How to Pick a Great Picture Book

I am so thrilled to have one of Chicagoland’s greatest gems, Nili Yellin aka The Storybook Mom, write a “book talk” piece for us today about how to pick a great picture book.  If you missed my post about her amazing talents, be sure to check it out.  Take it away, Nili!

Cover then Discover

Don’t judge a book by its cover but the cover should attract you with an interesting design and title. The cover should make you want to pick up the book to know more.

Questions to ask:

Do the words and pictures go together–do they play together well?  

Do you want to turn to the next page?

Do the words have a strong rhythm, do the pictures capture your imagination?

Example:   Leonardo the Terrible Monster by Mo Willems


Voice and Choice

Questions to ask:

Does the author have a strong voice/point of view?

Do the words create a real environment and do the pictures create a world of depth and levels?

Does the story create a chance for questions, discovery and interaction for you and the child as you read it?  

ExampleOne by Kathryn Otoshi


Teach, Don’t Preach

Questions to ask:

Does the story teach something through action and experience?

For example, it shouldn’t hit you over the head but instead has lessons incorporated organically in the events that take place.

ExampleLittle Pea by Amy Krouse Rosenthal and also her book, Cookies


Create and Relate

Questions to ask:

Does the book offer tools to help child navigate their world?

Does it provide safety, comfort, help them deal with their fears?

As Pam Allyn, president of Lit World says, does it “fortify them with words”?  

ExampleGo Away, Big Green Monster by Ed Emberley


Dreams, Not Screams

For the grownups: Is this a story you could read over and over and over and stay interested and enthusiastic about–the best test for a picture book is when you are done you hear “AGAIN, AGAIN, AGAIN……”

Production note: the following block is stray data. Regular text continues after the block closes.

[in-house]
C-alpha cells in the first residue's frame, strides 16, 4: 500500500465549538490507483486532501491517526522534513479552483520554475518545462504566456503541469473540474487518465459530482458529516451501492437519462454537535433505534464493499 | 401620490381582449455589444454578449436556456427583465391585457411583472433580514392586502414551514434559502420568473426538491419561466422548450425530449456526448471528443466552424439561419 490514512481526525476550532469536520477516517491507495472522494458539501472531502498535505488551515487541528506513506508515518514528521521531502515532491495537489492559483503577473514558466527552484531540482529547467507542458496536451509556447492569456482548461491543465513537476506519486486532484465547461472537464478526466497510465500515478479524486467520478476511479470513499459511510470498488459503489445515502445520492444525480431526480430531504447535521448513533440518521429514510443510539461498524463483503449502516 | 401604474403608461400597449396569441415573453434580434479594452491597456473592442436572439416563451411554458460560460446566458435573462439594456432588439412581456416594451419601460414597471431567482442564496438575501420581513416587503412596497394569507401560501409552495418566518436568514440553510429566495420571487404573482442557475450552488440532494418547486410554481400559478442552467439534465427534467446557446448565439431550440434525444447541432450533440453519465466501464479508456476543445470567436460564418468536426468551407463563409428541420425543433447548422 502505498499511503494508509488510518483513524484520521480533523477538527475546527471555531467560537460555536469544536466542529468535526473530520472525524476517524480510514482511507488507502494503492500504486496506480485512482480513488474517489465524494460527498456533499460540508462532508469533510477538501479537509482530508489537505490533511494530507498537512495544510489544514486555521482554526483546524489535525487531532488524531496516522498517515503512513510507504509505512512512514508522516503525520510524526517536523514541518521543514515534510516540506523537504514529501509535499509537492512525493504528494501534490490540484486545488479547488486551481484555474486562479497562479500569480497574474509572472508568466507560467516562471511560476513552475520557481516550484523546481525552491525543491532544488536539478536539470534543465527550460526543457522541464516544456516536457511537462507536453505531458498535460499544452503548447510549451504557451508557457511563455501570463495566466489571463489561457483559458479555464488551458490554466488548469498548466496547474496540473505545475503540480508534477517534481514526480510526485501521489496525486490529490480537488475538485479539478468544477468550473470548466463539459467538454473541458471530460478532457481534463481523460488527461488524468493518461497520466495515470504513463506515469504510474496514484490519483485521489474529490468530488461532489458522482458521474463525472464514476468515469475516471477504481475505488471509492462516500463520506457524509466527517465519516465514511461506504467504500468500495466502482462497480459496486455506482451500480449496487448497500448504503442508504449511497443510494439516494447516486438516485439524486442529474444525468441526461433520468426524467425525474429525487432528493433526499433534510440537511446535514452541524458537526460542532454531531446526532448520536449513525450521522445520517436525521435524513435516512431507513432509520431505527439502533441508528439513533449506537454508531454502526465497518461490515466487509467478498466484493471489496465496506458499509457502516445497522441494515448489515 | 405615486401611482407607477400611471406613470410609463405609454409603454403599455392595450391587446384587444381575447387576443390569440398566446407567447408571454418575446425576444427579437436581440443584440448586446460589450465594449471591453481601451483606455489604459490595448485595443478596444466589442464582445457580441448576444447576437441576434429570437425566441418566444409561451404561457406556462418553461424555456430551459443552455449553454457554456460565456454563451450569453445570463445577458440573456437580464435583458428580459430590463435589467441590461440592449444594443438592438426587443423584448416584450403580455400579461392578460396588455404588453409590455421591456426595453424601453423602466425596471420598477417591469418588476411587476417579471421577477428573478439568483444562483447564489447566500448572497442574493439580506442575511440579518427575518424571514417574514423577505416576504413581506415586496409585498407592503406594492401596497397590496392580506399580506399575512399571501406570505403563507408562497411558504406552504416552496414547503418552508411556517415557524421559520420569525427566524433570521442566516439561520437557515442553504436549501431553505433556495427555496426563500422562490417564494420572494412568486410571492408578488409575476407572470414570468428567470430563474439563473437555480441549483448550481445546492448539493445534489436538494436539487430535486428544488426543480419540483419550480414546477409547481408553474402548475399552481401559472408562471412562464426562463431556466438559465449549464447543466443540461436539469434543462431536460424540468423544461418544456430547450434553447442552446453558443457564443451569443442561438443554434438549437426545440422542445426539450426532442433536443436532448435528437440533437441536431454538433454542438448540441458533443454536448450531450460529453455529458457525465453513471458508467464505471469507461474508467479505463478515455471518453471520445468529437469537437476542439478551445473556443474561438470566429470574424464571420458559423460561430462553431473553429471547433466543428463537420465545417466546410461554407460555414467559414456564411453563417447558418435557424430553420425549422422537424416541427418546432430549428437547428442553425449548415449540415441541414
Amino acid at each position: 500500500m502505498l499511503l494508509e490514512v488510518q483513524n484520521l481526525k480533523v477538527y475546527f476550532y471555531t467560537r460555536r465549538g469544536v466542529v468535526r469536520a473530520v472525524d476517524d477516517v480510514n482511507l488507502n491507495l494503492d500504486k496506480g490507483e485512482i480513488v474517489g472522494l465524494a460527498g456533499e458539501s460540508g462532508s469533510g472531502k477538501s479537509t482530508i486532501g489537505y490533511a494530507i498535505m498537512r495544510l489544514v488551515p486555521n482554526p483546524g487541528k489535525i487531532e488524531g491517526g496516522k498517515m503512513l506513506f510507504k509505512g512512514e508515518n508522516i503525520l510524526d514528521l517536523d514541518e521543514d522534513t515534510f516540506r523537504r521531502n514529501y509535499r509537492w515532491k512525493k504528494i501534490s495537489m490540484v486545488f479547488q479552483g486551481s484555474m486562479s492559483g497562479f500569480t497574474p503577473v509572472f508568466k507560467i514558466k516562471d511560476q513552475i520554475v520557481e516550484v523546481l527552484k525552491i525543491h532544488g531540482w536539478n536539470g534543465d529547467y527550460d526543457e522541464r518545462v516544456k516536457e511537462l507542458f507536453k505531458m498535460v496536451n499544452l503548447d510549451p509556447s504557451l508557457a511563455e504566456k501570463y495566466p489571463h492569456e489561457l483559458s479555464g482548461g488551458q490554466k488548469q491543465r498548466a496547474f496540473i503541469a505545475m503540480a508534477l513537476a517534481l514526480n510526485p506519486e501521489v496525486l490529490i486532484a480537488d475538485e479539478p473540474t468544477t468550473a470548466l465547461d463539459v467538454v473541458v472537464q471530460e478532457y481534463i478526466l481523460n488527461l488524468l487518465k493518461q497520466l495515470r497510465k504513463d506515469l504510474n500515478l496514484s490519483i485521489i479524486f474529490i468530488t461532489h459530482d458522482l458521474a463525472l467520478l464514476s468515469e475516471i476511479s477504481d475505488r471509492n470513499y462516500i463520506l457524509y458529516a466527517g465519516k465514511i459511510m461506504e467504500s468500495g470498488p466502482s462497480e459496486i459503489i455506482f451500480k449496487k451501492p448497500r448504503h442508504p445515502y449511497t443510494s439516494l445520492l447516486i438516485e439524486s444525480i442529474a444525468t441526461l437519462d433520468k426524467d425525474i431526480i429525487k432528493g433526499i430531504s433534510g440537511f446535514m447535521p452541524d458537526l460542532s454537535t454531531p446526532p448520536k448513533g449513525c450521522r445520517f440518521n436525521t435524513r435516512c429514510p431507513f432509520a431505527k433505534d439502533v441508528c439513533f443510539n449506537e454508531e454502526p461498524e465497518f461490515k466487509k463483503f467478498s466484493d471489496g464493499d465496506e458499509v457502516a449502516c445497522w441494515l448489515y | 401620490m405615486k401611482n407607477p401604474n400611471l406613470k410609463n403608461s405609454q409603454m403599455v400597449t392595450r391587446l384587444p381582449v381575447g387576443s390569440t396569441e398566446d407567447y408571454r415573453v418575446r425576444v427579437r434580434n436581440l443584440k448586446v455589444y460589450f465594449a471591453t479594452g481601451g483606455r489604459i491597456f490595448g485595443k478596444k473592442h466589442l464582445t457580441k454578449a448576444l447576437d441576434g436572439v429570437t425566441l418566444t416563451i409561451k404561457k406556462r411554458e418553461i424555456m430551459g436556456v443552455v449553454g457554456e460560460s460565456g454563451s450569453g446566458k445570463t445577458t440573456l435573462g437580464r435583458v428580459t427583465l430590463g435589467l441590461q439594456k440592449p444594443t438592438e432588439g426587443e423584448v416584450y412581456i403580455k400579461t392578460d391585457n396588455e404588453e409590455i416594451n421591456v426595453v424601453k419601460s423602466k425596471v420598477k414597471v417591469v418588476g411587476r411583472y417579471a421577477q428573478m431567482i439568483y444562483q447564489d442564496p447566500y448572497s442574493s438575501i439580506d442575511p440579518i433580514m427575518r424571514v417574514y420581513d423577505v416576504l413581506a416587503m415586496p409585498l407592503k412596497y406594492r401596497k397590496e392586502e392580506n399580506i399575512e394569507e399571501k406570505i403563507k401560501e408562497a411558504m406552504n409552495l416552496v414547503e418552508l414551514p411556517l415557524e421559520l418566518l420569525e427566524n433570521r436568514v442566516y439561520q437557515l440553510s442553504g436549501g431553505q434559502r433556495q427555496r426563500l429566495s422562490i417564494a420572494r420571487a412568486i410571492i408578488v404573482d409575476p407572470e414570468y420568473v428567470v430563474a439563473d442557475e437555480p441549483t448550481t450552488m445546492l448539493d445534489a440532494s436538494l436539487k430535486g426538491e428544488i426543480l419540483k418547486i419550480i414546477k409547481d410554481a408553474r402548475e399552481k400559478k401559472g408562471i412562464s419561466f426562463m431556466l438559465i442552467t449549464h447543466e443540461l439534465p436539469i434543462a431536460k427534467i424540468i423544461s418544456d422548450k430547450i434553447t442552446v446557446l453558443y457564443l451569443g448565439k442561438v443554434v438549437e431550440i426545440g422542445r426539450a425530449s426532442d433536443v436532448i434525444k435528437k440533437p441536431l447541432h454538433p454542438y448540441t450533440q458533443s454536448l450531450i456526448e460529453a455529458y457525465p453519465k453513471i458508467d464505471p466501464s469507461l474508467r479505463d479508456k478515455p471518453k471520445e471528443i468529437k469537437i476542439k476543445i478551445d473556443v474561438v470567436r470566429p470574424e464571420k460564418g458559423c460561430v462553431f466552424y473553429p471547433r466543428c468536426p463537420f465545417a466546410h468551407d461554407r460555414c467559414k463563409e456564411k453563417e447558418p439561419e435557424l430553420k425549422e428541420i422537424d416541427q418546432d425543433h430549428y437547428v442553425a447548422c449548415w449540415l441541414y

Example: Bark, George by Jules Feiffer


The Storybook Mom's Favorite Picture Books -

Pete’s A Pizza–William Steig

Little Pea-Amy Krouse Rosenthal

Cookies–Amy Krouse Rosenthal

Leonardo the Terrible Monster–Mo Willems

One–Kathryn Otoshi

Go Away Big Green Monster–Ed Emberley

Bark, George–Jules Feiffer

Gingerbread Boy  by Richard Egielski

Paperbag Princess-by Robert Munsch

The Gift of Nothing–by Patrick McDonnell

my list could go on and on…..but these are always at the top of the list…


Nili Yelin created  her “sit down, stand up style of storytelling” combining her passion for picture books, comedy, mommyhood and little ones. As The Storybook Mom. Nili performs weekly around the Chicago area. Nili has performed at The Field Museum, Shedd Aquarium,  University Club of Chicago and libraries, schools and festivals. Nili hosts the Chicago Tribune Printer’s Row Lit Fest Kids Stage every June. Come on by this June 6th and 7th and say hi!


  1. Robin (Masshole Mommy) says

    I have always picked a story book for my kids based on the titles. If they lose interest, I just stop reading and move on to the next.

    • amandasimkin says

      It’s also important to give them books that you love to read as well. No one likes a crabby reader!

  2. Chasity Boatman says

    An interesting design is always important for the cover of a book. I always enjoy books with bright colors when picking out books for my son.

  3. Reginia Cordell says

    Penning a child’s fiction or storybook is on my agenda for this year. I’ve had a bit of trouble ensuring the language was suitable for the age group that I’m targeting. Thank you for the tip about organically including the lesson rather than driving to hard with the message.

  4. Rebecca Swenor says

    These are great tips on how to pick a great picture book indeed. All of these are important to look for when picking a book for your children. I love the question on if it is a book you would read over and over again. Thanks for sharing.

  5. Rosey says

    I like the criteria to teach not preach. I am going to miss picture book days, my son is starting to love the chapter books now.

  6. HilLesha says

    I have always had a love for reading, and so has my son. However, my 2 year old daughter hates it. She doesn’t want anyone to read to her. I hope that changes someday soon!

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